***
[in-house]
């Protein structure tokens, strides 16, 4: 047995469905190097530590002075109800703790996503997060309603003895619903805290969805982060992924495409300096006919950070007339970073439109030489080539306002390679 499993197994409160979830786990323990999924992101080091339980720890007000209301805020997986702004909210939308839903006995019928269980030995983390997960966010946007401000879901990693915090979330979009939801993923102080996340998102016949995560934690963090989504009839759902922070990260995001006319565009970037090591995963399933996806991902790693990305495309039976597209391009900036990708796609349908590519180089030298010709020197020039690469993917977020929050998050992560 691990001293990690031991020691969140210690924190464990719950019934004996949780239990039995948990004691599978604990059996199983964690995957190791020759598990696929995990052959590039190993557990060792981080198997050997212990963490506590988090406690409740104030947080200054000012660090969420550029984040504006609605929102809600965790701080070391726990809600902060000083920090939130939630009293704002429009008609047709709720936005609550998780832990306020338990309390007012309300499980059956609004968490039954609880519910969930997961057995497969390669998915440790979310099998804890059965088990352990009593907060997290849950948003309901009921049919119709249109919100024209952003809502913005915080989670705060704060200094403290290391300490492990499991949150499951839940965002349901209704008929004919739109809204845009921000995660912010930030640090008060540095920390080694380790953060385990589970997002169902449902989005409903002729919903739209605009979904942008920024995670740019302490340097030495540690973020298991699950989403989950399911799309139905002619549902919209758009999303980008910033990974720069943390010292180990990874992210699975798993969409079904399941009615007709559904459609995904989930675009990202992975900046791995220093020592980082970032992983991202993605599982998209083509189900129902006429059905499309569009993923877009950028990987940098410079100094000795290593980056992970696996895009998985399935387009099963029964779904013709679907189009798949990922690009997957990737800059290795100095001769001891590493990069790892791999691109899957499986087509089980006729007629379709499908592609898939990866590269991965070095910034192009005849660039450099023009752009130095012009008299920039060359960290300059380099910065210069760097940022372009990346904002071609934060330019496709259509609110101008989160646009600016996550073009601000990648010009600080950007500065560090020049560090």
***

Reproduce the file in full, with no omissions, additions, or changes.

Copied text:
[in-house]
């Protein structure tokens, strides 16, 4: 047995469905190097530590002075109800703790996503997060309603003895619903805290969805982060992924495409300096006919950070007339970073439109030489080539306002390679 499993197994409160979830786990323990999924992101080091339980720890007000209301805020997986702004909210939308839903006995019928269980030995983390997960966010946007401000879901990693915090979330979009939801993923102080996340998102016949995560934690963090989504009839759902922070990260995001006319565009970037090591995963399933996806991902790693990305495309039976597209391009900036990708796609349908590519180089030298010709020197020039690469993917977020929050998050992560 691990001293990690031991020691969140210690924190464990719950019934004996949780239990039995948990004691599978604990059996199983964690995957190791020759598990696929995990052959590039190993557990060792981080198997050997212990963490506590988090406690409740104030947080200054000012660090969420550029984040504006609605929102809600965790701080070391726990809600902060000083920090939130939630009293704002429009008609047709709720936005609550998780832990306020338990309390007012309300499980059956609004968490039954609880519910969930997961057995497969390669998915440790979310099998804890059965088990352990009593907060997290849950948003309901009921049919119709249109919100024209952003809502913005915080989670705060704060200094403290290391300490492990499991949150499951839940965002349901209704008929004919739109809204845009921000995660912010930030640090008060540095920390080694380790953060385990589970997002169902449902989005409903002729919903739209605009979904942008920024995670740019302490340097030495540690973020298991699950989403989950399911799309139905002619549902919209758009999303980008910033990974720069943390010292180990990874992210699975798993969409079904399941009615007709559904459609995904989930675009990202992975900046791995220093020592980082970032992983991202993605599982998209083509189900129902006429059905499309569009993923877009950028990987940098410079100094000795290593980056992970696996895009998985399935387009099963029964779904013709679907189009798949990922690009997957990737800059290795100095001769001891590493990069790892791999691109899957499986087509089980006729007629379709499908592609898939990866590269991965070095910034192009005849660039450099023009752009130095012009008299920039060359960290300059380099910065210069760097940022372009990346904002071609934060330019496709259509609110101008989160646009600016996550073009601000990648010009600080950007500065560090020049560090």